Treatment with generic versions of direct-acting antiviral drugs (DAAs) for hepatitis C continues to produce similar cure rates to those reported in clinical trials of brand-name drugs, James Freeman reported last month at the EASL International Liver Congress in Amsterdam.
Freeman, an Australian general practitioner based in Hobart, Tasmania, reported on outcomes among people with hepatitis C who imported generic versions of direct-acting antivirals manufactured in India and elsewhere because they couldn’t afford treatment in their own country, or were denied treatment on the ground of cost.
Importation of medicines for personal use
This is permitted under customs regulations in Australia and the United Kingdom, and many other countries have regulations permitting the importation of small amounts of medicines for personal use or their carriage through customs in personal luggage.
The FixHepC buyer’s club provided advice and information on how to do this safely and legally, starting in Australia, but soon responding to enquiries from people in Europe, North America, New Zealand, and Southeast Asia.
At last year’s International Liver Congress Freeman reported on sustained virological response at 4 weeks after the end of treatment (SVR4) for 139 people who had imported generic DAAs to their own countries and who provided laboratory-confirmed results of HCV RNA monitoring and other medical information during and after their treatment. SVR4 is not yet a cure, as relapses can still happen after this point, but undetectable HCV RNA at 12 weeks post-treatment (SVR12) is considered a cure.
At this year’s meeting Freeman reported sustained virological response data for 448 patients, including the 139 people included in last year’s preliminary report.
Participants included in the study cohort
Lived mainly in Australia, New Zealand, the U.S., and the European Union, although the cohort also included a large cluster of patients in Nigeria.
Participants were treated predominantly with sofosbuvir plus ledipasvir, the drugs in Gilead Science's Harvoni coformulation (51%), or sofosbuvir plus daclatasvir (49%), using products manufactured in India or Bangladesh. A small proportion added ribavirin to their combination, and 0.9% took sofosbuvir and ribavirin alone.
The cohort included a high proportion of treatment-experienced people (42%), and 28% had cirrhosis. Over half (57%) were male, with a mean age of 55 years. Participants had a high mean baseline HCV RNA (6.47 log IU/mL). Genotype 1 HCV predominated (67%), but a sizeable proportion (23%) had genotype 3 and a smaller proportion had genotype 2 (6%).
Although HCV RNA measurements were carried out by different laboratories, using a lower limit of quantification of <25 IU/mL as the measure of virological response, 85.7% of participants achieved rapid virological response 4 weeks after starting therapy and 99% an end-of-treatment response. The sustained virologic response rate four weeks post-treatment (SVR4) was 94% and the SVR12 rate was 90%. Only 2 patients out of 448 were lost to follow-up.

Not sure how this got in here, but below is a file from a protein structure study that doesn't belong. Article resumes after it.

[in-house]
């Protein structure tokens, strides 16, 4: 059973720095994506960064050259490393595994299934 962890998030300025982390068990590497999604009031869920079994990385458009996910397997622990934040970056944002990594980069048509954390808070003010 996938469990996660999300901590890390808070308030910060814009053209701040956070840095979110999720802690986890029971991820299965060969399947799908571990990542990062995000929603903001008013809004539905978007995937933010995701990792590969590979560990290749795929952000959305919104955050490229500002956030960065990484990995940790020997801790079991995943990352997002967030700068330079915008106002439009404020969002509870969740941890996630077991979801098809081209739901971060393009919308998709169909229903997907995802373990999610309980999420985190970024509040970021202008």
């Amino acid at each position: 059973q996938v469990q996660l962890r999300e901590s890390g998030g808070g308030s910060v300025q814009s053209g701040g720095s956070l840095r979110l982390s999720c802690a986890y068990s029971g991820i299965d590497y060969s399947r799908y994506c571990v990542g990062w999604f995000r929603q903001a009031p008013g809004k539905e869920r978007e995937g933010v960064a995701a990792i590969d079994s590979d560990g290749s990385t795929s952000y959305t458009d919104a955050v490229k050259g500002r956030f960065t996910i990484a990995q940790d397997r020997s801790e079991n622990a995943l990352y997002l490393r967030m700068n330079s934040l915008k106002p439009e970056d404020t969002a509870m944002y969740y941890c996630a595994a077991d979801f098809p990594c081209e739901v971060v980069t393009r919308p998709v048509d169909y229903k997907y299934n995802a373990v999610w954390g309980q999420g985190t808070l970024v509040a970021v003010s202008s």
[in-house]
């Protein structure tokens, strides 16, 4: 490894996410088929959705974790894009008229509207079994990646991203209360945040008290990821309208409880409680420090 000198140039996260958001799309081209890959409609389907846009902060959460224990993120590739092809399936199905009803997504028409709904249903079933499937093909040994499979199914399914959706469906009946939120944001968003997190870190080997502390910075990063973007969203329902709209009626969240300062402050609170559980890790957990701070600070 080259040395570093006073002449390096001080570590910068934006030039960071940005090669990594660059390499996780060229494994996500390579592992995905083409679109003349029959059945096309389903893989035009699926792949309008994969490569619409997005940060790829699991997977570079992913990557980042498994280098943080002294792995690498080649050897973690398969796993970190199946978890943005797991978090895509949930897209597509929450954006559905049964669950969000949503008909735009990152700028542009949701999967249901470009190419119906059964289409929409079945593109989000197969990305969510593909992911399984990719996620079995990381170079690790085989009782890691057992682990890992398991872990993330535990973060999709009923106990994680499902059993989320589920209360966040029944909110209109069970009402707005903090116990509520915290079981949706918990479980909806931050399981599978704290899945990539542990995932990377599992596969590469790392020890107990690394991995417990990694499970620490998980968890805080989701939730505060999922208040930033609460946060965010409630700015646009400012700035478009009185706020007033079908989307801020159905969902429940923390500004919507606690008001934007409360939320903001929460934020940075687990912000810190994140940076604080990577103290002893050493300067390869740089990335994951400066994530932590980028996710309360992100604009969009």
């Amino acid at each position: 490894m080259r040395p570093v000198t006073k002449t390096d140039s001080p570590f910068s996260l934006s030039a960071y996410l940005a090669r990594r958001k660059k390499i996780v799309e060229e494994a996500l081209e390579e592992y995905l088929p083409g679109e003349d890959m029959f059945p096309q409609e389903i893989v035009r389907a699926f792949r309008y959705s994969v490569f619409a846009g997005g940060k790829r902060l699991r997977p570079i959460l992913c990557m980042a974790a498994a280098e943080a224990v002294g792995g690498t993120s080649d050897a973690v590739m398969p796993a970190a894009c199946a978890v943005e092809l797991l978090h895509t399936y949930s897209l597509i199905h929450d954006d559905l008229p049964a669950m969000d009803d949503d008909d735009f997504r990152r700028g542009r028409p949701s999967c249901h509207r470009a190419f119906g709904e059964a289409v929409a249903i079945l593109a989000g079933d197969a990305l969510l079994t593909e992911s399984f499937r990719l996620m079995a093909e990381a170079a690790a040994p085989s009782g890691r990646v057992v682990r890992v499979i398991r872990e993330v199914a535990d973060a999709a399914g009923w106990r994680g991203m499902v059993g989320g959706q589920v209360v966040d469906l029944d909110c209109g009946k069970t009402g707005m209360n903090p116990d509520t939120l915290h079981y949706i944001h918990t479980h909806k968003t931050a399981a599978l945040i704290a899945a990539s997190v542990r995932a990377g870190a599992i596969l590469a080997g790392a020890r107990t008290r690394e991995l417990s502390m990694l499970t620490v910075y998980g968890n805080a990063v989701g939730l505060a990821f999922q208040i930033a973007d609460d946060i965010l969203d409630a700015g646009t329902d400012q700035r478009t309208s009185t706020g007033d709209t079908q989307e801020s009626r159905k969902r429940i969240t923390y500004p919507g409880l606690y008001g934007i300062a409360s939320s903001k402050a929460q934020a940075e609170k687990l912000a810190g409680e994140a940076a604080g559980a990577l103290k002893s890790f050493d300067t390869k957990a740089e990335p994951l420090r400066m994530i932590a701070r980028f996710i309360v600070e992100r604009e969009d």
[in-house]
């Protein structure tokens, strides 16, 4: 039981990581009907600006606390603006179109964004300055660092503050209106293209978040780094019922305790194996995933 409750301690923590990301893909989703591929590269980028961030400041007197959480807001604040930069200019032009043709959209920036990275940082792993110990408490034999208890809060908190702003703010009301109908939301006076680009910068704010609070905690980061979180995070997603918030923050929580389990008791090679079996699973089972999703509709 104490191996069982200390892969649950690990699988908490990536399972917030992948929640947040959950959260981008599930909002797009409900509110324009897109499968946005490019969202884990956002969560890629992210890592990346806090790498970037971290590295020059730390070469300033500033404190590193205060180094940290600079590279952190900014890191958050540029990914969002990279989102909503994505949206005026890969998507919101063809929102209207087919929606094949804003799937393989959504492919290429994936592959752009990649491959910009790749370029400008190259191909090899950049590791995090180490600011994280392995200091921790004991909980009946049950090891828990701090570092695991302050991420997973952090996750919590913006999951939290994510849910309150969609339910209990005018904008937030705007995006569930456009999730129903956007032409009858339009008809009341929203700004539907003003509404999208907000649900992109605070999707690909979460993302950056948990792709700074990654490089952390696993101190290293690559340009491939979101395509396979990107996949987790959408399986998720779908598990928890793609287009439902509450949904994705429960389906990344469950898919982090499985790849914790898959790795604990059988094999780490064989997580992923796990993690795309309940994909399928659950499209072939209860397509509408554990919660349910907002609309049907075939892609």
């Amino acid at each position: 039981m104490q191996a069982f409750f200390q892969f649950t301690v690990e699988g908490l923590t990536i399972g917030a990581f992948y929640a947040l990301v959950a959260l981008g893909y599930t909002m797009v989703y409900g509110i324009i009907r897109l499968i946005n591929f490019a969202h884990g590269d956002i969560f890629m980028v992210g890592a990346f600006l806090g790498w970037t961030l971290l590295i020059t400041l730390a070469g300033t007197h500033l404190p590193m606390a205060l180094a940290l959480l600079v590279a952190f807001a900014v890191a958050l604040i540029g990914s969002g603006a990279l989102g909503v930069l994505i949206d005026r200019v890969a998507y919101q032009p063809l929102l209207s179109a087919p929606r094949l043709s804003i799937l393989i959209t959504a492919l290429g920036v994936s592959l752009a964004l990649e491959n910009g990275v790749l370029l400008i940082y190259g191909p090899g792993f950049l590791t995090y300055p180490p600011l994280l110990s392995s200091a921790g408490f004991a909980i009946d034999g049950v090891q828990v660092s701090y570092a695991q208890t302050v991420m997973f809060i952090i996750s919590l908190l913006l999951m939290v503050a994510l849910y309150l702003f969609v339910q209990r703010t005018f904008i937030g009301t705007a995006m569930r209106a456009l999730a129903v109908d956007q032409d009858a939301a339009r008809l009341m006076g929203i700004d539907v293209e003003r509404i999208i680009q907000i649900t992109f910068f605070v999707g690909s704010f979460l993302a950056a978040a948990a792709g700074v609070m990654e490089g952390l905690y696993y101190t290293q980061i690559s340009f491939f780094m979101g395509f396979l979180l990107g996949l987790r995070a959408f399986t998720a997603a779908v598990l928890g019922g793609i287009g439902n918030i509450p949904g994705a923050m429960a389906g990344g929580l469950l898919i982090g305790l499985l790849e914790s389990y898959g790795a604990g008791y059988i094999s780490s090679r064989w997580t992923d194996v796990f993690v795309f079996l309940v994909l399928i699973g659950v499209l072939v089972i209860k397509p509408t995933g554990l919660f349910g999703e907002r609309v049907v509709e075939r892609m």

Post-treatment virological relapse was most evident in people with HCV genotype 3; only 82% of genotype 3 patients (83 of 101) achieved SVR12, compared to 91% with genotype 1 (275 of 301), 100% with genotype 2 (28/28), 91% with genotype 4 (10/11), and 100% of those with genotypes 5 or 6 (7/7).
Freeman blamed under-treatment for many cases of relapse, for genotype 3 patients especially. Viral load appeared to decline more quickly in genotype 1 patients treated with sofosbuvir plus daclatasvir compared to those with genotype 3, leading Freeman to suggest that even in previously untreated genotype 3 patients without cirrhosis, 16 weeks of sofosbuvir plus daclatasvir may be necessary to achieve a cure.
The risk of relapse or treatment failure was clearly predicted by virological response after day 24. If a patient still had a detectable HCV RNA beyond this point, they were twice as likely to fail to achieve SVR12 (odds ratio 1.91). Freeman suggested that intensifying treatment at this time for those with a detectable HCV viral load, would be more cost-effective than assembling a salvage regimen.
Cirrhosis at baseline was similarly predictive of a failure to achieve SVR12 (OR 1.92). Freeman observed that 10 patients with cirrhosis were prescribed 12-week courses of treatment, only 2 of them with ribavirin.
Freeman also provided a snapshot of results from 3 other cohorts of patients in Eastern Europe, South East Asia, Europe, and North America who are obtaining generic direct-acting antivirals. So far, an additional 229 patients have reached the 12-week post-treatment follow-up point; of these, 222 have achieved a sustained virological response, representing a cure rate of 97%.
Freeman reminded delegates that the majority of people treated for hepatitis C worldwide received generic versions of DAAs, and that the use of generics will accelerate as more countries begin to provide hepatitis C treatment. Egypt alone has treated more 1 million people.
But for at least 51% of the world’s population with hepatitis C, an affordable cure for hepatitis C remains out of reach, he said, due to patent barriers.
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